“That’s Sandra,” Marlene said. “She used to work in the costume department at Stratford.” That’s Stratford, Ontario, Canada, not Stratford Upon Avon, England. The Stratford Festival in Ontario is North America’s largest classical repertory theatre company and presents a dozen or more productions each season: classics, contemporary dramas, and musicals, with special emphasis on the plays of William Shakespeare.
A woman who works in classical theatre, in costume design, I thought. Now that’s an intriguing idea for an unusual main character. Fabrics? Interesting. Shakespeare? Bottomless. And she’d be at the heart of the theatre company, creatively involved, able to go anywhere, talk to anyone, and yet she’s in the background. Not quite invisible, and certainly not front and centre, as an actress would be. Just there.
I pictured this character in her workroom, fitting a Toby Belch costume on a pompous, arrogant actor, while he completely ignored her. Or offering a bit of comfort to an unhappy actress, and slipping in a few pointed questions alongside the tea and sympathy.
As an author, you’re looking for a protagonist who is a deep well from which to draw, and who brings you a compelling assortment of possibilities. If the character you have in mind can’t do this, he or she probably isn’t going to work.
I was excited about this costume designer character, and wanted to work with her, but had no projects where I could use her, and didn’t even have a name for her. But I made a few notes, and then tucked her away, knowing that her time would likely come. The great thing with writers is that few ideas are ever wasted.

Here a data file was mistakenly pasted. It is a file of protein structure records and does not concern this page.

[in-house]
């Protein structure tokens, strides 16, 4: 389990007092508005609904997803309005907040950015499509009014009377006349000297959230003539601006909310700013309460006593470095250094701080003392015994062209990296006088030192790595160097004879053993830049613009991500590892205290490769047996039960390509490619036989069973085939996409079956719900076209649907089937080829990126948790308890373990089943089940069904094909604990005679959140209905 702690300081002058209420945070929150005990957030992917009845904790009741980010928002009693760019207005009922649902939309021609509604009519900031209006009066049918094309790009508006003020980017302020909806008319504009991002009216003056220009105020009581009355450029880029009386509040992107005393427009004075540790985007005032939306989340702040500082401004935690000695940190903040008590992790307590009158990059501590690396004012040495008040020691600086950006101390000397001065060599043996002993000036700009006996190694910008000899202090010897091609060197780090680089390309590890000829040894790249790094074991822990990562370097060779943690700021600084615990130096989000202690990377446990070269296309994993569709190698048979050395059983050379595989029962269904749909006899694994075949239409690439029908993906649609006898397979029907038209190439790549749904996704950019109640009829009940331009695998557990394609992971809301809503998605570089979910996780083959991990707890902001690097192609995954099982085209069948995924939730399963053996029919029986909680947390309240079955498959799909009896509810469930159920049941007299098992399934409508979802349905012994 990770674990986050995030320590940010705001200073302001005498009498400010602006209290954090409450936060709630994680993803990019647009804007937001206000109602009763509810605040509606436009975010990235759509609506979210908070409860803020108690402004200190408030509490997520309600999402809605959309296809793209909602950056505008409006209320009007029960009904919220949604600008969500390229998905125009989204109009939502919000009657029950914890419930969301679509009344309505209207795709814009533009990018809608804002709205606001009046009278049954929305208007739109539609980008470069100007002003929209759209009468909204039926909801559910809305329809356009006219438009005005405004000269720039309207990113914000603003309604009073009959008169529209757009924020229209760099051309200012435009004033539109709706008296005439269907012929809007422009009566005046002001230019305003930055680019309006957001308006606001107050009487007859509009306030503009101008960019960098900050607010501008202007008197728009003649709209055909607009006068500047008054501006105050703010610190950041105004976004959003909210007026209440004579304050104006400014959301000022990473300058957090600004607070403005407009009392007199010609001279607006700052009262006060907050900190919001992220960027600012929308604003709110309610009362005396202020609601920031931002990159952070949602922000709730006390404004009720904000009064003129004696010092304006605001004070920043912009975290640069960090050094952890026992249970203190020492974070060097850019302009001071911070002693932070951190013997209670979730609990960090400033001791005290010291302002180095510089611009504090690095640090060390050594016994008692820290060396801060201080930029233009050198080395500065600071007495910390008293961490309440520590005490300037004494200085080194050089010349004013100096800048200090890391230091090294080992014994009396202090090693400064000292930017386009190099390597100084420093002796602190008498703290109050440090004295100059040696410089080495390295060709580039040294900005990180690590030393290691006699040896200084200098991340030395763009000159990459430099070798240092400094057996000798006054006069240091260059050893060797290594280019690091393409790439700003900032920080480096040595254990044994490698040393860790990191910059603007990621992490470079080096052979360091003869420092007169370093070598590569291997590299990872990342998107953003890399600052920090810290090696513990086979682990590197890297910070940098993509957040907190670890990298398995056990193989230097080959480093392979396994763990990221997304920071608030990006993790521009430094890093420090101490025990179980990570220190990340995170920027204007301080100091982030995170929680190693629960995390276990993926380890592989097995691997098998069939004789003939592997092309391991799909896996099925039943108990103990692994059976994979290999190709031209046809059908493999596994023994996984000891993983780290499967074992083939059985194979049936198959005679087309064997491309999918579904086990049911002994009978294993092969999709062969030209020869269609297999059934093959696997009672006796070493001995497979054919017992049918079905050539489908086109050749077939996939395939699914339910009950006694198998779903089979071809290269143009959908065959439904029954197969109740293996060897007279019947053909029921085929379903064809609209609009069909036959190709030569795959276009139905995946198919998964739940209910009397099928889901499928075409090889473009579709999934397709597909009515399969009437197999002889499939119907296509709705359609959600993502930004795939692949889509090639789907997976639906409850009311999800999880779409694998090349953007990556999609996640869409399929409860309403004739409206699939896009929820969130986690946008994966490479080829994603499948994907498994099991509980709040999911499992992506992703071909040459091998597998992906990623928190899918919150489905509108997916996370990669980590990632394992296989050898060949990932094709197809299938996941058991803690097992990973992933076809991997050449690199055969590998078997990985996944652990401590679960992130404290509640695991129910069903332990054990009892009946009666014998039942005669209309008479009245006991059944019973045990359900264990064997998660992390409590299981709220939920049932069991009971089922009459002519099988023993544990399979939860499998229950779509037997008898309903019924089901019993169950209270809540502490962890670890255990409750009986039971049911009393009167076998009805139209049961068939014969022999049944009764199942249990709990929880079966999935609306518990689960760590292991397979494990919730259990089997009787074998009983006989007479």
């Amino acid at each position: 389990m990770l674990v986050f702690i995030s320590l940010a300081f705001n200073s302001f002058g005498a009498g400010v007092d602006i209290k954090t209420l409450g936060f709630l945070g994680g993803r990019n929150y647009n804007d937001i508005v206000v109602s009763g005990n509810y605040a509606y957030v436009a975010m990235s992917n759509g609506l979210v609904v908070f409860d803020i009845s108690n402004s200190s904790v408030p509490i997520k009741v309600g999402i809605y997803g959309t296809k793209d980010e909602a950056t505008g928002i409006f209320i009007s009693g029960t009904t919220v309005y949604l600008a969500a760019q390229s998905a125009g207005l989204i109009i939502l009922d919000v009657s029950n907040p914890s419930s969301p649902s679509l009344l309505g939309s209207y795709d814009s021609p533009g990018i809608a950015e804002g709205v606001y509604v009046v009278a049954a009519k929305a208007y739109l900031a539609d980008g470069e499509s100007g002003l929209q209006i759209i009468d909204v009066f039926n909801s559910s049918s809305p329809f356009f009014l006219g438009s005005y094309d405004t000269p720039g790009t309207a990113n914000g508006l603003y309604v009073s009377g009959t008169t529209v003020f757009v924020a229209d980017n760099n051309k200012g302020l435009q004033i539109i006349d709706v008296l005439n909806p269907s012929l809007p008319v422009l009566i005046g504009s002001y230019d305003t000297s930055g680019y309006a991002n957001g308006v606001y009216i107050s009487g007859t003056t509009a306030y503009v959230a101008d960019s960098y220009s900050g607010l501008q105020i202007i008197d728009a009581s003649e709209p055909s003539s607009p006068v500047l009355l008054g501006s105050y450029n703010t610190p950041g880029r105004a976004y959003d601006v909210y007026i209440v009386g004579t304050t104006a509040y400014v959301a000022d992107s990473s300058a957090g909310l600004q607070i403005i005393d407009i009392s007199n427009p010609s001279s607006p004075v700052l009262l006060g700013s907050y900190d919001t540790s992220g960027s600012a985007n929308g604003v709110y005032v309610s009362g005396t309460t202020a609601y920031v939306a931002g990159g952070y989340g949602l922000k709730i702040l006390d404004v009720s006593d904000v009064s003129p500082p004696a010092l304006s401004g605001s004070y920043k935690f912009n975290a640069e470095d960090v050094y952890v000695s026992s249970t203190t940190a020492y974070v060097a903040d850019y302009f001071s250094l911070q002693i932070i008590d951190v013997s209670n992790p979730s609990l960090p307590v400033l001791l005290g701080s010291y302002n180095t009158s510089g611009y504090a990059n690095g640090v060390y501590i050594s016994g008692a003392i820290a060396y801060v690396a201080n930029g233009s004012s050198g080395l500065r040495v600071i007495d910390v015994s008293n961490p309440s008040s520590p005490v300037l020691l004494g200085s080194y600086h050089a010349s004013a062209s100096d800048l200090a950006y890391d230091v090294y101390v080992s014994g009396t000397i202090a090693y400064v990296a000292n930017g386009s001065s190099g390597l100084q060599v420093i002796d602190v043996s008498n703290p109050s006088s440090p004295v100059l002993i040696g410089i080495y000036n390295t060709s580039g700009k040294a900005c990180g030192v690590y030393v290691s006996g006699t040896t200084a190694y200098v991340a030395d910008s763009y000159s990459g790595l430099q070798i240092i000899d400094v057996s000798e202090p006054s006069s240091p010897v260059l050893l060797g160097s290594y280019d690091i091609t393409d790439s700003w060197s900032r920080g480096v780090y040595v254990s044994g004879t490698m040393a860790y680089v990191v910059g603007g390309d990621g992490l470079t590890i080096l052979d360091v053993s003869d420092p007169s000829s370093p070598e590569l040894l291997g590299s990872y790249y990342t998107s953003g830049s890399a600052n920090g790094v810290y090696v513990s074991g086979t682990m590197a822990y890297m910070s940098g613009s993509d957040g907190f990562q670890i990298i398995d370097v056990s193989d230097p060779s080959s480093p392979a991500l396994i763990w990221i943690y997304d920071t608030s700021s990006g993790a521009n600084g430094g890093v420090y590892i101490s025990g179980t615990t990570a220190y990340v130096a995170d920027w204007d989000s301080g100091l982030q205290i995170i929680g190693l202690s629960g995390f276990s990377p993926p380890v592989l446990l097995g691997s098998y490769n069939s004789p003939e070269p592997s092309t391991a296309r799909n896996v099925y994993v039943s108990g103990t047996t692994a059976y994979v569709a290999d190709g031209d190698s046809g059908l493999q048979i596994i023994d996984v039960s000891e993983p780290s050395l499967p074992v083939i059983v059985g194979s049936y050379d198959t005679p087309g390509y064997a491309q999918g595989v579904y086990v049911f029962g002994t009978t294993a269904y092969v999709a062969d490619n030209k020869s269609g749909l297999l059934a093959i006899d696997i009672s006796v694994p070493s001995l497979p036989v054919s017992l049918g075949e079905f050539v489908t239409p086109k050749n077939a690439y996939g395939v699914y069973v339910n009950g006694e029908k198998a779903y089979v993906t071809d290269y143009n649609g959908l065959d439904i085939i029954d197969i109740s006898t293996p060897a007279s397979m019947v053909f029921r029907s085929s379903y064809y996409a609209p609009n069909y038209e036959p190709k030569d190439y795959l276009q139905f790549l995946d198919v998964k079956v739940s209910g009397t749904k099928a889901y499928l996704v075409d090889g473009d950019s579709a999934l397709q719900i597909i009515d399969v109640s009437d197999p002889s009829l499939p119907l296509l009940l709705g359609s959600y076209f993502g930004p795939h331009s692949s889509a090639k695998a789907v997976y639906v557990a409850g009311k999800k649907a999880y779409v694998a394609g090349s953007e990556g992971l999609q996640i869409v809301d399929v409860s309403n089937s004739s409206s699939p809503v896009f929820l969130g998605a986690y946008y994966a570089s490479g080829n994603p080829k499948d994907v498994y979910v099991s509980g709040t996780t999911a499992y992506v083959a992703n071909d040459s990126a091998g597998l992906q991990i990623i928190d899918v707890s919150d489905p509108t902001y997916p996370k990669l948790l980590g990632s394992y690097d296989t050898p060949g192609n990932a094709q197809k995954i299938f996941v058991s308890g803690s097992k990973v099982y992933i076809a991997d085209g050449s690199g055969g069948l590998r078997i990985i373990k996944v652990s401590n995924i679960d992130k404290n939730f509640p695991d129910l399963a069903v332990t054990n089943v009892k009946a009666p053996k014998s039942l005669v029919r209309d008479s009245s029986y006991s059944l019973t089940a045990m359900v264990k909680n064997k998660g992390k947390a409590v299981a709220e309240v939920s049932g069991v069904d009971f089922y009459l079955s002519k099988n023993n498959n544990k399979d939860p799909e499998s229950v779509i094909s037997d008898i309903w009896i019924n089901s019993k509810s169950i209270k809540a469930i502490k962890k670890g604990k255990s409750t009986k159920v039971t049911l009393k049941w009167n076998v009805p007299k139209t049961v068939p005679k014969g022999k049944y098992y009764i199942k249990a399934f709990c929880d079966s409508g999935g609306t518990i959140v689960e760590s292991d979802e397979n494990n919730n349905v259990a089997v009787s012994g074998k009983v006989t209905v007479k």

And then, a couple of years later, Crooked Lane Books was looking for a new series, and I was invited to pitch a few ideas. I offered several concepts, including a series set at the Stratford Festival featuring an English costume designer.
Crooked Lane liked the costume designer, liked the Shakespeare, but suggested that the series be set across the border in the Catskills, rather than Ontario, Canada. When I did a little research, and realized how revitalized and up and coming the Catskills are, the setting turned out to be perfect.
So I fleshed out my costume designer. She began her career with the Royal Shakespeare Company in Stratford Upon Avon. She’s in her early forties. She’s smart and attractive. And finally, I gave her a name: Charlotte Fairfax. It’s elegant, has a literary hint about it, and just seemed to suit her.
So if you’ve ever wondered where authors get their ideas, sometimes it all starts with a friend pointing out a woman across the street walking a small dog called George.
Unfortunately, Sandra moved out of our neighbourhood before any of the Shakespeare in the Catskills books were published, and I never got the chance to thank her for being the inspiration for the amateur sleuth in my new series.
But as a little tribute, Charlotte Fairfax has a small dog, and if you visit Jacobs Grand Hotel in upstate New York, home of the Catskills Shakespeare Theater Company, you might just catch a glimpse of the two of them. If you do, be sure to give them a little wave.
To enter to win a copy of Much Ado About Murder, simply email KRL at krlcontests@gmail[dot]com by replacing the [dot] with a period, and with the subject line “ado,” or comment on this article. A winner will be chosen January 20, 2018. U.S. residents only. If entering via email please include your mailing address, and if via comment please include your email address.